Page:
Back from a few days in Scarborough where the weather did a passable impersonation of Spring. My photograph features just one of the windows of the magnificent Grand Hotel which stands like a Victorian Whatnot above the South Bay cliffs. When the hotel was built in 1867 it was said to be largest purpose-built hotel in Europe and it was a showcase for the kind of engineering and technological inventions that the Victorians loved. The internal plumbing delivered hot and cold freshwater and seawater and a complex system of electric bells and speaking tubes were said to put all guests in instant communication with the hotel management. A lift provided ease of access to each of the main floors from the foreshore, although according to this review in the Nottinghamshire Guardian of 18 September 1868, the experience of this contraption was a mixed one.
"My first impressions were not agreeable: it looked to me rather like a private execution "limited". I am told that some lifts are prettily fitted up; but at the Grand the apparatus is grim and bare. A grim boy stands by your side; he tells you gruffly to "stand more towards the centre"; you almost feel as if pinioned; you see a long rope, and, as he shuts the lower doors, you are metaphorically and literally, quite in the dark. Then the floor moves, and you are lifted smoothly enough I own, but still strangely. Light comes in from the top, and you see the solid walls glide downwards, as banks and trees seem to rush by the sweeeping railway train, and you get out on the fourth or fifth floor, to find yourself in your bedroom, without stirring a step "upstairs", just as in a dream, one jumps from a precipice to awaken with a start in bed. The time may come when stairs will be obsolete institutions and lifts as common as gaspipes ... but it will require some amount of use to make them agreeable"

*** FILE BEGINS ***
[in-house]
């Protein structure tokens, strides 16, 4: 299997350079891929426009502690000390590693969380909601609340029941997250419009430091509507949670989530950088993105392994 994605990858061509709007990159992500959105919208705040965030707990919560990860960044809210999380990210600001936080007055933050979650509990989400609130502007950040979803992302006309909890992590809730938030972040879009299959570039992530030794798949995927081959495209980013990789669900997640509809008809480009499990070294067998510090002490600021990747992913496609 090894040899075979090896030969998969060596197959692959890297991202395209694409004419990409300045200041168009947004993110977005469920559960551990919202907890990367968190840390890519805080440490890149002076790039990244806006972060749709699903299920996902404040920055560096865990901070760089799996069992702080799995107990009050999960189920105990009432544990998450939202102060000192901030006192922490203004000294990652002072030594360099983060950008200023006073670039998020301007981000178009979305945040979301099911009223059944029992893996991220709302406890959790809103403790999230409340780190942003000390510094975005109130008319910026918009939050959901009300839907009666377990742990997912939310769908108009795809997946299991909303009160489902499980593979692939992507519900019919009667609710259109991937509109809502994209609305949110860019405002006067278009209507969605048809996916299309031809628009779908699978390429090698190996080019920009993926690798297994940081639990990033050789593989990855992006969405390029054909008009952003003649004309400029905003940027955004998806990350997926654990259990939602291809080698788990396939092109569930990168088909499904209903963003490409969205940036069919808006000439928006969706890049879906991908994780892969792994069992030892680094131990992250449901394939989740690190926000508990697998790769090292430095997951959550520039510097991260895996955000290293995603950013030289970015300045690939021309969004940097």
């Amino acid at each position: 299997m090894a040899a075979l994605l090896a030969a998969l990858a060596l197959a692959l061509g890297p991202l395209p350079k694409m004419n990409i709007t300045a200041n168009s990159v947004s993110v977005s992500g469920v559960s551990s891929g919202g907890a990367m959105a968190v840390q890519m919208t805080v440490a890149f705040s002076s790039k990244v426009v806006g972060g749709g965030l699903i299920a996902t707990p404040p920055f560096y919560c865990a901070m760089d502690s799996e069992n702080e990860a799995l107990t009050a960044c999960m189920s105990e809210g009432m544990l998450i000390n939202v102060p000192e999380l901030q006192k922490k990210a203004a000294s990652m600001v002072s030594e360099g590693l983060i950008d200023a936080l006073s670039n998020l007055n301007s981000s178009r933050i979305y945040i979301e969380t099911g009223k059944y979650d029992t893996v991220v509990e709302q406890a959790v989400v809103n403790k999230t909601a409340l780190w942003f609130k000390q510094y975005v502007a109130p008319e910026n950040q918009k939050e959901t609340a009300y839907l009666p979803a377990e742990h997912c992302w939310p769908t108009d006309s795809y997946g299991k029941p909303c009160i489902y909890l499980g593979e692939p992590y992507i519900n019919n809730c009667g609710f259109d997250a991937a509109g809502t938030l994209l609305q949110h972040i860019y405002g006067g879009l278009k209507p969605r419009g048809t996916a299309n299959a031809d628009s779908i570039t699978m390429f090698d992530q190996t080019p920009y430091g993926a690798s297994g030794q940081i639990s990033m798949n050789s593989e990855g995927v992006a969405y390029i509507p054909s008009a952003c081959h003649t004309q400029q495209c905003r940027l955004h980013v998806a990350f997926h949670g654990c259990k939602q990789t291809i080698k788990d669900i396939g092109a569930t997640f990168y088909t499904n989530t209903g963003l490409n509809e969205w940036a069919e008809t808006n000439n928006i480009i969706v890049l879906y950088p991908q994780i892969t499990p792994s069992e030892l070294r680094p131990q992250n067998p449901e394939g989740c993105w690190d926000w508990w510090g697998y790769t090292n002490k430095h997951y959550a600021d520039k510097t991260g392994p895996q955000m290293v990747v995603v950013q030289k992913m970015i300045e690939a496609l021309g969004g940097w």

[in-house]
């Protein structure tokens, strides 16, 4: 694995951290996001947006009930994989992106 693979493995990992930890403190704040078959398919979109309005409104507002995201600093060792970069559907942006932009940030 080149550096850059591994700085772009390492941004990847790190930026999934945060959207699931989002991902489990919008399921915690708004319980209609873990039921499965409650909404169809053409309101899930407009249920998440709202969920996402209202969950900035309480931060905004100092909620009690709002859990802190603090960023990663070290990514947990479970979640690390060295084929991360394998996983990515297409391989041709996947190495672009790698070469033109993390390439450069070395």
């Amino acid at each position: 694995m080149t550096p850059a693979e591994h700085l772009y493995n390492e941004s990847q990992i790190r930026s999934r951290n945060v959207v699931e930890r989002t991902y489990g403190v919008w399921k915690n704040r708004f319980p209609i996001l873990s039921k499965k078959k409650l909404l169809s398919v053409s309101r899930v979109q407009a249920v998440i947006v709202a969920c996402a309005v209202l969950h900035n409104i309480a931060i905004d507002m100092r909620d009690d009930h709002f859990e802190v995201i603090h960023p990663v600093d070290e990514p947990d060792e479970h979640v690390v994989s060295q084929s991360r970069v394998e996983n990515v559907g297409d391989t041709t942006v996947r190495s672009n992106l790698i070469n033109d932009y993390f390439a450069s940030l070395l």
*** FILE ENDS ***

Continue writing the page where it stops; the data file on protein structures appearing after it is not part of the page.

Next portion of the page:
The lift apart, the reviewer seems to have enjoyed his stay at the Grand, saying that "the waiters, nearly all foreigners, are very attentive and not rapacious", and that you can get "a drinkable Beaujolais for 2s 6d a bottle".
During the latter half of the nineteenth century, the hotel sought to capture the winter tourist market by boasting that its rooms were "warmed by Haden's Apparatus (a form of early central heating which made use of steam and hot water).
Luckily, there were not too many people enjoying winter residence in January 1915 when the hotel fell victim to one of the most audacious attacks of the Great War when it was shelled by a German Battleship. Some thirty shells fell on the building and there was widespread damage to the restaurants and picture house, but luckily, nobody was killed.